This is going to be fun.
It's something most of us have never put much thought into, but I'm now convinced we should dedicate much more time to it.
We've all heard of "man caves." They're often thought of as the final refuge for stained-and-torn couches, decade-old curtains and mildew-rich shag carpet. That's the wrong way to think about it.
I came to the realization after a recent move. We tossed away all the stuff we didn't use, packed the rest in boxes and bubble wrap and moved a few miles down the road. But my wife and I made a promise to each other as we unpacked all that we owned. Everything would have its place.
That's how I created a man cave I can be proud. To be sure, this is not the football-watching, beer-drinking space we're supposed to think of when we envision a man cave. Nope, my humble cave is dedicated to my outdoor passions. It's where the fishing rods are stored, where the guns rest in their safe, where ammo is re-loaded and tackle is restocked. Really, it's little more than the ultimate storage system and the perfect place to spend a few hours hiding from the in-laws.
I learned a lot turning this small space (it's little more than an over-stuffed closet) into a magic kingdom for us outdoorsy types. Think of what I will share as man-cave essentials.
First, you need a place to spread your tools. You need a hard surface that you can tweak a broken reel on and a spot where you can hammer home a pin on your favorite rifle action. Thanks to some salvaged lumber, I made a workbench that's barely larger than a door frame.
What's under that hard surface is key. Don't waste a cubic inch of storage space. Storage is what truly makes a man cave. I put a lot of effort into finding the perfect home for everything and it paid off. My space is not cluttered, yet everything is there. Look for anywhere you can add a drawer, a storage bin, a shelf or a clothes hanger.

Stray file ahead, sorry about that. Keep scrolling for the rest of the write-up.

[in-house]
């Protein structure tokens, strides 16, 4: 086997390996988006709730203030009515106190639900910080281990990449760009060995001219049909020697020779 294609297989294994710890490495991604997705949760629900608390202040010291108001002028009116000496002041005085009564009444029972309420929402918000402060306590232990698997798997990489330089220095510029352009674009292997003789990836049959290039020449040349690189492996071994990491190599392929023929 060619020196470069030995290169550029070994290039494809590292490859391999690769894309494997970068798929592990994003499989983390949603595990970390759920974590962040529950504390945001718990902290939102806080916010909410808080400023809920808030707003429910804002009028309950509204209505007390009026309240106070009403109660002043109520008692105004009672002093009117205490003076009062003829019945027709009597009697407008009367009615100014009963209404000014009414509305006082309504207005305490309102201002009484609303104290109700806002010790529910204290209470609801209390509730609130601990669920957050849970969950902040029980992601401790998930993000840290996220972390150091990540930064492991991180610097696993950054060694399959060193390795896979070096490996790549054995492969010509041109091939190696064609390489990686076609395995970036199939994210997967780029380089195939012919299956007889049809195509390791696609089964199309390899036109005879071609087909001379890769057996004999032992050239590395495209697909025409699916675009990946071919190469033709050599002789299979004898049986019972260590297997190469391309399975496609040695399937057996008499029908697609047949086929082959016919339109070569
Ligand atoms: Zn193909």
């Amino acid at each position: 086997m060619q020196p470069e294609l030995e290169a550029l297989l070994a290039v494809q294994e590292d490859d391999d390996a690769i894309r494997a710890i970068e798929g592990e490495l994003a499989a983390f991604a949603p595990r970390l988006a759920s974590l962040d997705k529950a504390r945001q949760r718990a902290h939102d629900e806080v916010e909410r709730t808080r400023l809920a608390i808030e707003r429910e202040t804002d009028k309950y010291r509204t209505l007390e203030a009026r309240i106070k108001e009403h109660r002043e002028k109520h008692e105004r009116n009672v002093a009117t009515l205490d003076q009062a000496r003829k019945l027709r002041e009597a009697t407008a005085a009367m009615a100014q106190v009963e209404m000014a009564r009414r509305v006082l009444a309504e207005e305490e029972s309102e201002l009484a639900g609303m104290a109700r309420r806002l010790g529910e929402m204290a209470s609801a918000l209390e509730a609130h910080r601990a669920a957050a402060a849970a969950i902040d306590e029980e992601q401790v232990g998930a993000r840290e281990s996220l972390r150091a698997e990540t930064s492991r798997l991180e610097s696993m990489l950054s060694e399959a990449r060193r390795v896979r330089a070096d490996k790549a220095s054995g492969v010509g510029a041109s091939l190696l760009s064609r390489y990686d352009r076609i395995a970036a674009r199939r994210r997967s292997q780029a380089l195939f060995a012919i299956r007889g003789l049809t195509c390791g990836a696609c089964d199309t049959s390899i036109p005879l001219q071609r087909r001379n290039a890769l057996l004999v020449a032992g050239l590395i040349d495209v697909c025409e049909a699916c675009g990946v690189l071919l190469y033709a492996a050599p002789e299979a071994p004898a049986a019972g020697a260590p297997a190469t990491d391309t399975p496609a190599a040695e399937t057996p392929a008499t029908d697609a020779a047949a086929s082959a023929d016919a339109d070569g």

In my cave, a set of floor-to-ceiling shelves are key. I put my archery gear in a couple of plastic bins and put them on the first shelf. All things that are blaze orange go in another. Flashlights and batteries get a smaller bin. Put some time into organizing your shelves. It will pay off.
The final thing any true man cave needs is a radio. What's better than tinkering with your favorite possessions and listening to an afternoon baseball game? Preferably the radio won't include a clock. Time doesn't matter when you're in your cave.
Really, I'm not talking about converting your entire basement into the ultimate gear room. Far from it. It doesn't take much room. Even a well-organized closet can get the job done.
The goal is to simply create some space that lets you slip away from the stress and hustle of daily life. Put some thought into it and you'll quickly see you don't need to break your budget to set up a true man cave.
Andy Snyder writes about the outdoors for The York Dispatch. He can be reached at firstname.lastname@example.org.